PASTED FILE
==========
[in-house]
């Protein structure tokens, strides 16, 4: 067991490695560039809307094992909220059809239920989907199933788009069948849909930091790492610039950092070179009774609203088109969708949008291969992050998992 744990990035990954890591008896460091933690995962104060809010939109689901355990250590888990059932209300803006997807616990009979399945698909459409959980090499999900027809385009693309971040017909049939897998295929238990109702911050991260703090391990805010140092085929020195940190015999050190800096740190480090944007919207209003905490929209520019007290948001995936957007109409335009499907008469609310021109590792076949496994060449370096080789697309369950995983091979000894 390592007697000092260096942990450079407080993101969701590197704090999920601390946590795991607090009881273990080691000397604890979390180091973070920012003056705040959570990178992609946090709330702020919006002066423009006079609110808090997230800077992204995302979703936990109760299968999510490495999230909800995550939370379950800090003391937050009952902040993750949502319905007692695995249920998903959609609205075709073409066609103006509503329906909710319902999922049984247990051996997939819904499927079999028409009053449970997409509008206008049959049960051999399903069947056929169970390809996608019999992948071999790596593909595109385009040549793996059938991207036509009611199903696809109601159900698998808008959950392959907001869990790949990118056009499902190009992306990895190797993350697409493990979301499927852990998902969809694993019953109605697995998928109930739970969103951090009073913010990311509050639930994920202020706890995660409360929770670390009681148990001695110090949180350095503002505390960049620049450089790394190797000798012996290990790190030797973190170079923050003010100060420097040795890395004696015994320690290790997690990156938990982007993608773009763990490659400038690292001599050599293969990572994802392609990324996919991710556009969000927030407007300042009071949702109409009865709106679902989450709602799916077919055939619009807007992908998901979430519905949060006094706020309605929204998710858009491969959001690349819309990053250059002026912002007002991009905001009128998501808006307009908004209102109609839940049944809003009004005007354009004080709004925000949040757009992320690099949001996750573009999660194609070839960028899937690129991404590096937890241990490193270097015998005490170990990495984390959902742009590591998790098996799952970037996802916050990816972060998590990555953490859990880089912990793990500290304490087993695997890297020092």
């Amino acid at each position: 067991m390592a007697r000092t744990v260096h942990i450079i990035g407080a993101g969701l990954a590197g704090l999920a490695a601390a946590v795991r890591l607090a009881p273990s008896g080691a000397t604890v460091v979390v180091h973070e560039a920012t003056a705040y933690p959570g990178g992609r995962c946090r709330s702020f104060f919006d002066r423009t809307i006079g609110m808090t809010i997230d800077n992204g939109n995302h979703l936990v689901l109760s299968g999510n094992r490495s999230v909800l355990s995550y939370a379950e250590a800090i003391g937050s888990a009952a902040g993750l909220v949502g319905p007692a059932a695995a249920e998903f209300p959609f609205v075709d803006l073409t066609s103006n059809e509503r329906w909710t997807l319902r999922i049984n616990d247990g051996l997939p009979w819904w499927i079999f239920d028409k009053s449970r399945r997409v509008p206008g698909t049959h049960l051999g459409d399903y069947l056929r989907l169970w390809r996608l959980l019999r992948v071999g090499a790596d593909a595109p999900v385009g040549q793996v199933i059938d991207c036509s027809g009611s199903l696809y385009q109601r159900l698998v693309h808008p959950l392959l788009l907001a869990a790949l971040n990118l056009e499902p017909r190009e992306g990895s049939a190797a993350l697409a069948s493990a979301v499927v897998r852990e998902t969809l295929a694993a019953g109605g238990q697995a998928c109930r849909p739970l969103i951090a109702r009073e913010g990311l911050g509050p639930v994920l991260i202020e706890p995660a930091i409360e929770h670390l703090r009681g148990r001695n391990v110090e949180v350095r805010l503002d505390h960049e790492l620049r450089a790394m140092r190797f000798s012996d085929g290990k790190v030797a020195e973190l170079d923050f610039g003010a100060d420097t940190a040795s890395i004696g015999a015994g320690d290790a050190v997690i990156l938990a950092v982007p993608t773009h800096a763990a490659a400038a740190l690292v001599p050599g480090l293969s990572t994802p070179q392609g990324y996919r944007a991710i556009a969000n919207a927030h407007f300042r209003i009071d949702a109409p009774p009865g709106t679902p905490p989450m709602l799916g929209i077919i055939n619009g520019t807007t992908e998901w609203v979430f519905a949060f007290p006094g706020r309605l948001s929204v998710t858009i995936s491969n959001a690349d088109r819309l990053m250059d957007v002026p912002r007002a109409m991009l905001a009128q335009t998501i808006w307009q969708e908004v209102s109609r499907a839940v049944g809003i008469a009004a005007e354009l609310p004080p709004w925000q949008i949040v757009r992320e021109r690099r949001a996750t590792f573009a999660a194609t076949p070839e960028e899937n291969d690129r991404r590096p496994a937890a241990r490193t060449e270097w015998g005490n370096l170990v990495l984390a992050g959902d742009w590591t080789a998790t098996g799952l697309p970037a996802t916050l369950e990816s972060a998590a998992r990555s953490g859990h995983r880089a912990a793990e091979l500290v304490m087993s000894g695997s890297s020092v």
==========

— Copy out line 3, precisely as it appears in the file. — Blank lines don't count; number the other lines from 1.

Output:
């Amino acid at each position: 067991m390592a007697r000092t744990v260096h942990i450079i990035g407080a993101g969701l990954a590197g704090l999920a490695a601390a946590v795991r890591l607090a009881p273990s008896g080691a000397t604890v460091v979390v180091h973070e560039a920012t003056a705040y933690p959570g990178g992609r995962c946090r709330s702020f104060f919006d002066r423009t809307i006079g609110m808090t809010i997230d800077n992204g939109n995302h979703l936990v689901l109760s299968g999510n094992r490495s999230v909800l355990s995550y939370a379950e250590a800090i003391g937050s888990a009952a902040g993750l909220v949502g319905p007692a059932a695995a249920e998903f209300p959609f609205v075709d803006l073409t066609s103006n059809e509503r329906w909710t997807l319902r999922i049984n616990d247990g051996l997939p009979w819904w499927i079999f239920d028409k009053s449970r399945r997409v509008p206008g698909t049959h049960l051999g459409d399903y069947l056929r989907l169970w390809r996608l959980l019999r992948v071999g090499a790596d593909a595109p999900v385009g040549q793996v199933i059938d991207c036509s027809g009611s199903l696809y385009q109601r159900l698998v693309h808008p959950l392959l788009l907001a869990a790949l971040n990118l056009e499902p017909r190009e992306g990895s049939a190797a993350l697409a069948s493990a979301v499927v897998r852990e998902t969809l295929a694993a019953g109605g238990q697995a998928c109930r849909p739970l969103i951090a109702r009073e913010g990311l911050g509050p639930v994920l991260i202020e706890p995660a930091i409360e929770h670390l703090r009681g148990r001695n391990v110090e949180v350095r805010l503002d505390h960049e790492l620049r450089a790394m140092r190797f000798s012996d085929g290990k790190v030797a020195e973190l170079d923050f610039g003010a100060d420097t940190a040795s890395i004696g015999a015994g320690d290790a050190v997690i990156l938990a950092v982007p993608t773009h800096a763990a490659a400038a740190l690292v001599p050599g480090l293969s990572t994802p070179q392609g990324y996919r944007a991710i556009a969000n919207a927030h407007f300042r209003i009071d949702a109409p009774p009865g709106t679902p905490p989450m709602l799916g929209i077919i055939n619009g520019t807007t992908e998901w609203v979430f519905a949060f007290p006094g706020r309605l948001s929204v998710t858009i995936s491969n959001a690349d088109r819309l990053m250059d957007v002026p912002r007002a109409m991009l905001a009128q335009t998501i808006w307009q969708e908004v209102s109609r499907a839940v049944g809003i008469a009004a005007e354009l609310p004080p709004w925000q949008i949040v757009r992320e021109r690099r949001a996750t590792f573009a999660a194609t076949p070839e960028e899937n291969d690129r991404r590096p496994a937890a241990r490193t060449e270097w015998g005490n370096l170990v990495l984390a992050g959902d742009w590591t080789a998790t098996g799952l697309p970037a996802t916050l369950e990816s972060a998590a998992r990555s953490g859990h995983r880089a912990a793990e091979l500290v304490m087993s000894g695997s890297s020092v």